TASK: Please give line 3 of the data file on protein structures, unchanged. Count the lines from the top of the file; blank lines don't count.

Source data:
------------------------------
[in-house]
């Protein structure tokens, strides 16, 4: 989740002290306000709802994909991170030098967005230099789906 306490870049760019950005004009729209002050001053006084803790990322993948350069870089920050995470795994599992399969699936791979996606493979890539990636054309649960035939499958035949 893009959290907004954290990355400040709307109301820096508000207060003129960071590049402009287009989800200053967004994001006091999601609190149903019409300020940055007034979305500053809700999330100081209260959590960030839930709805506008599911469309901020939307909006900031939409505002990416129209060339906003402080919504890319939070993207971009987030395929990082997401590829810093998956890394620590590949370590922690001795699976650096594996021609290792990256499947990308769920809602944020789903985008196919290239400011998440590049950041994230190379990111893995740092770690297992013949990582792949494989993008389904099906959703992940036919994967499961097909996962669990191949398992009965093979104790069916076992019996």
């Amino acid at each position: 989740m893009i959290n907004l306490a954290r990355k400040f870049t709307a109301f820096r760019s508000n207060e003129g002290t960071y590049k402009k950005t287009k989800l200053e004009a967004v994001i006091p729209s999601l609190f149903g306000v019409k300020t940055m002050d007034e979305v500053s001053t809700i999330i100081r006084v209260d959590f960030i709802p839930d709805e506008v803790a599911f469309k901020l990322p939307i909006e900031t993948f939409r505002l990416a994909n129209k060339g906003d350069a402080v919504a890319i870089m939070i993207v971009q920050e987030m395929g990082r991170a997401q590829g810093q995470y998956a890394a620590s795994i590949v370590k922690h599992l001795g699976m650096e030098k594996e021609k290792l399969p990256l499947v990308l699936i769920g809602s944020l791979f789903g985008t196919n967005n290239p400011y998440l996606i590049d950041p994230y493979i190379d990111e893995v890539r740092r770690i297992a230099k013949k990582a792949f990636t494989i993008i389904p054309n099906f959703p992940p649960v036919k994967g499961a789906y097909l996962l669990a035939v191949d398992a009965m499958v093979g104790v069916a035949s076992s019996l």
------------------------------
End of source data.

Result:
């Amino acid at each position: 989740m893009i959290n907004l306490a954290r990355k400040f870049t709307a109301f820096r760019s508000n207060e003129g002290t960071y590049k402009k950005t287009k989800l200053e004009a967004v994001i006091p729209s999601l609190f149903g306000v019409k300020t940055m002050d007034e979305v500053s001053t809700i999330i100081r006084v209260d959590f960030i709802p839930d709805e506008v803790a599911f469309k901020l990322p939307i909006e900031t993948f939409r505002l990416a994909n129209k060339g906003d350069a402080v919504a890319i870089m939070i993207v971009q920050e987030m395929g990082r991170a997401q590829g810093q995470y998956a890394a620590s795994i590949v370590k922690h599992l001795g699976m650096e030098k594996e021609k290792l399969p990256l499947v990308l699936i769920g809602s944020l791979f789903g985008t196919n967005n290239p400011y998440l996606i590049d950041p994230y493979i190379d990111e893995v890539r740092r770690i297992a230099k013949k990582a792949f990636t494989i993008i389904p054309n099906f959703p992940p649960v036919k994967g499961a789906y097909l996962l669990a035939v191949d398992a009965m499958v093979g104790v069916a035949s076992s019996l």